To find out more about Chip Stam and his Worship Quote of the Week, click below.

Stott on Empty Religion

We need to listen again to the biblical criticism of religion. No book, even by Marx and his followers, is more scathing of empty religion than the Bible. The prophets of the eighth and seventh centuries BC were outspoken in their denunciation of the formalism and hypocrisy of Israelite worship. Jesus then applied their critique to the Pharisees of his day: "These people . . . .
honor me with their lips, but their hearts are far from me" (Is. 29:13; Mk. 7:6). And this indictment of religion by the Old Testament prophets and by Jesus is uncomfortably applicable to us and our churches today. Too much of our worship is ritual without reality, form without power, fun without fear, religion without God.

--John Stott, in THE CONTEMPORARY CHRISTIAN (InterVarsity Press, 1992)

Have a great week.

(Originally posted 1/23/1996)

To find out more about Chip Stam and his Worship Quote of the Week, click below. 

Stott on What Worship Is

Today's WORSHIP QUOTE brings us back to one of the basic ideas of Christian worship. We see again that acceptable worship is response to God-who he is and what he has done. The author is John Stott.

What, then, does it mean to worship God? It is to "glory in his holy name" (Ps. 105:3), that is , to revel adoringly in who he is in his revealed character. But before we can glory in God's name, we must know it. Hence the propriety of the reading and preaching of the Word of God in public worship, and of biblical meditation in private devotion. These things are not an intrusion into worship; they form the necessary foundation of it. God must speak to us before we have any liberty to speak to him. He must disclose to us who he is before we can offer him what we are in acceptable worship. The worship of God is always a response to the Word of God. Scripture wonderfully directs and enriches our worship.

John Stott - in THE CONTEMPORARY CHRISTIAN, InterVarsity Press, 1992, p. 174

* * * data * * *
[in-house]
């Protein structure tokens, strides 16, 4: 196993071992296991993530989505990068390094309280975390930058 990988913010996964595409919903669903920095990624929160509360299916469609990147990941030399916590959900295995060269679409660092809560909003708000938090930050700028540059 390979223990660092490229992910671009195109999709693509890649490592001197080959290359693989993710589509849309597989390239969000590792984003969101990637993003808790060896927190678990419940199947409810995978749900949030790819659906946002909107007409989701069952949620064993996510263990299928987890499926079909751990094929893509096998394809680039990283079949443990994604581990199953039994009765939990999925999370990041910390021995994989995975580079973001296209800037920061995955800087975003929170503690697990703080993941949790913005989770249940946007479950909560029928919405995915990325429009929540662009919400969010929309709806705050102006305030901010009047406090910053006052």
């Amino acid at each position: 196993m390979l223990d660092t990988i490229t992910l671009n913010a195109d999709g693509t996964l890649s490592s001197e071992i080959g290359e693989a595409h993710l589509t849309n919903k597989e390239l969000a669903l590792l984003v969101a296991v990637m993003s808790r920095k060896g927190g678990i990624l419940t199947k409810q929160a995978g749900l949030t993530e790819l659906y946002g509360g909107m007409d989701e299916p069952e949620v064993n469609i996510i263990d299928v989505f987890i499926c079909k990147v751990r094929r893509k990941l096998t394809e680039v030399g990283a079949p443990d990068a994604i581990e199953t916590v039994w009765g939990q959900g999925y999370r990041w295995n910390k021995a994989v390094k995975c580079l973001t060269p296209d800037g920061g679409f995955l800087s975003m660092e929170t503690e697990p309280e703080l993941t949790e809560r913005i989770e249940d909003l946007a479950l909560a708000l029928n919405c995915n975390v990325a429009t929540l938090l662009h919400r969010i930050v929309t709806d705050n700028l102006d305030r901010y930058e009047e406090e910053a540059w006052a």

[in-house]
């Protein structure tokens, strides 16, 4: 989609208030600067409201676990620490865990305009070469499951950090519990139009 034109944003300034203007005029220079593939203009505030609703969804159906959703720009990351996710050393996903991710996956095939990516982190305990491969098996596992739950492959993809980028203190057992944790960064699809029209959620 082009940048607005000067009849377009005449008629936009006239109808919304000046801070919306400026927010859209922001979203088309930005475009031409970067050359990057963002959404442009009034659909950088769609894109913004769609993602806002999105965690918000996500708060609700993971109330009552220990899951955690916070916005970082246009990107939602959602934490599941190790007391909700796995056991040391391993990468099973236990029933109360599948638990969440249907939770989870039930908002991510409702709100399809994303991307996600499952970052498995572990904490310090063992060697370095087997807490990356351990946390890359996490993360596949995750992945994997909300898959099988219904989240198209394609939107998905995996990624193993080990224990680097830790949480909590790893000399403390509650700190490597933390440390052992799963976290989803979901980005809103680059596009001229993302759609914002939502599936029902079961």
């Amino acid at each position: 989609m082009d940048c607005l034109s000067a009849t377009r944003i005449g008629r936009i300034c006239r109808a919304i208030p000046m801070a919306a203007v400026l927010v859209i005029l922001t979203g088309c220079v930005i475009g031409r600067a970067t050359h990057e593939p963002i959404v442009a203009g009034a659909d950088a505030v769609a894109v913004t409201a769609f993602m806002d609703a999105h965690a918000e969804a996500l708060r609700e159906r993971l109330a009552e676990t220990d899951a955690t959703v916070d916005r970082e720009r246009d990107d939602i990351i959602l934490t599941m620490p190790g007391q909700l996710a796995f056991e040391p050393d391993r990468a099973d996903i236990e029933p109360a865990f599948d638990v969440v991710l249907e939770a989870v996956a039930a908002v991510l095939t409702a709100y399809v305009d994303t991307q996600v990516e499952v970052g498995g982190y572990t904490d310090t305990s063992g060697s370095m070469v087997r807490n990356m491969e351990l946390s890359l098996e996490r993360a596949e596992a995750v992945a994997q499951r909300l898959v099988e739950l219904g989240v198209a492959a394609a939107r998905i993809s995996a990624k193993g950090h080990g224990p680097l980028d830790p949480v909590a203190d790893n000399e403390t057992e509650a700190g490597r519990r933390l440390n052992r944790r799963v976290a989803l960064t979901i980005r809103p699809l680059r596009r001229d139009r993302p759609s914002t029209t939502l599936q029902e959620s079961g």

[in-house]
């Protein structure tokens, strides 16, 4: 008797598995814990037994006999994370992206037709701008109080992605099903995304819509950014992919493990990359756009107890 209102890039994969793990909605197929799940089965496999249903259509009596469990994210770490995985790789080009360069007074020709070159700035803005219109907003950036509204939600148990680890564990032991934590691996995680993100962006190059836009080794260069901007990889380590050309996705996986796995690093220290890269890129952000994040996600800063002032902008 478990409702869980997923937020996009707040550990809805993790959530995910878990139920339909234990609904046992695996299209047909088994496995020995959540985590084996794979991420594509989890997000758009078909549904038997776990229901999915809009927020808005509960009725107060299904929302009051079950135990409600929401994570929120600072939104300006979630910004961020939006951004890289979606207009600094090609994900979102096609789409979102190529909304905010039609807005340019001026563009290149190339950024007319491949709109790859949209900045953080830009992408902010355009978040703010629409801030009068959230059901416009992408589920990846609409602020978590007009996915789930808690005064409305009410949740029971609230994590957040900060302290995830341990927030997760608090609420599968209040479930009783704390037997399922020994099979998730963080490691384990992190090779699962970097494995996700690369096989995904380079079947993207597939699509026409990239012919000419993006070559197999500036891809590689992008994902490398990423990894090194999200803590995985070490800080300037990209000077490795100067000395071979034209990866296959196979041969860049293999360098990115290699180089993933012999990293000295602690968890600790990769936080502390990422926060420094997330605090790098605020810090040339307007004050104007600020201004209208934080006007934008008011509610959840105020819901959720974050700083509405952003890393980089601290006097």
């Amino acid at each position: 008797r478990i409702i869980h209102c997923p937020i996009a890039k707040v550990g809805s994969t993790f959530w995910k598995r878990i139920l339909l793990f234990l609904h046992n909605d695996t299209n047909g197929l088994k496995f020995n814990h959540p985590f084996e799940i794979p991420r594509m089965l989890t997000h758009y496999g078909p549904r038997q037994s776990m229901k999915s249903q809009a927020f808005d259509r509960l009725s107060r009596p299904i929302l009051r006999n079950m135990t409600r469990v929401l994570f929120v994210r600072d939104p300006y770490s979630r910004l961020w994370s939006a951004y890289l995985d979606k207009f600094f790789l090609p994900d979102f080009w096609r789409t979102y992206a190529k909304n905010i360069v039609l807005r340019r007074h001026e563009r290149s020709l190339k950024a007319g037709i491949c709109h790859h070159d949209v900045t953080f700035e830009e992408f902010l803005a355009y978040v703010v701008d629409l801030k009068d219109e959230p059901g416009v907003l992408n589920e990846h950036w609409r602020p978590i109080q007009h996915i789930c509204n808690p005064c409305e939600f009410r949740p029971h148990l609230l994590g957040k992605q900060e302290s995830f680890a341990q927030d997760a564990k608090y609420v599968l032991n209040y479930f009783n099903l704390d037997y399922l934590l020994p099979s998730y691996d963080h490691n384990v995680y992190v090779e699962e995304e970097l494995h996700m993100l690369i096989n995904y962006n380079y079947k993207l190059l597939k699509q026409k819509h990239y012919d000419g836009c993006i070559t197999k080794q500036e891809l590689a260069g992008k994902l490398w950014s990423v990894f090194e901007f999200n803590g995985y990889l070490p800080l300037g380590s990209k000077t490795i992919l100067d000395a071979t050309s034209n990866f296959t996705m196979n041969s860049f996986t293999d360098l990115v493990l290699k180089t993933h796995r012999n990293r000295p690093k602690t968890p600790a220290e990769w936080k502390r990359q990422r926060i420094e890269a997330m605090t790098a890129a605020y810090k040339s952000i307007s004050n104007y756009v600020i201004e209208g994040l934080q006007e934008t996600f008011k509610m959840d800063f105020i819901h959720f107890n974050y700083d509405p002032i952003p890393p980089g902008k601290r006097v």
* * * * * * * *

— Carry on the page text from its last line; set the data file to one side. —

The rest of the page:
Lord, give us the desire to know you better. Reveal yourself to us, so that we may respond in worship. Amen!

Have a great week.

(Originally posted 10/27/1998)

To find out more about Chip Stam and his Worship Quote of the Week, click below. 

Stott on Theology & Worship

It is important to note from Romans 1-11 that theology (our belief about God) and doxology (our worship of God) should never be separated. On the one hand, there can be no doxology without theology. It is not possible to worship an unknown god. All true worship is a response to the self-revelation of God in Christ and Scripture, and arises from our reflection on who he is and what he
has done. It was the tremendous truths of Romans 1-11 which provoked Paul's outburst of praise in verses 33-36 of chapter 11. The worship of God is evoked, informed and inspired by the vision of God. Worship without theology is bound to degenerate into idolatry. Hence the indispensable place of Scripture in both public and private devotion. It is the Word of God which calls forth the worship of God.

On the other hand, there should be no theology without doxology. There is something fundamentally flawed about a purely academic interest in God. God is not an appropriate object for cool, critical, detached, scientific observation and evaluation. No, the true knowledge of God will always lead us to worship, as it did Paul. Our place is on our faces before him in adoration. 

As I believe Bishop Handley Moule said at the end of the last century, we must "beware equally of an undevotional theology and of an untheological devotion."


Today's WORSHIP QUOTE deals with that delicate balance (or combination) of "head and heart" that is needed as we come to worship God. The author is John Stott, author of the best-selling BASIC CHRISTIANITY, and rector emeritus of London's All Souls Church.

Have a great week.

(Originally posted 9/26/2000)

To find out more about Chip Stam and his Worship Quote of the Week, click below.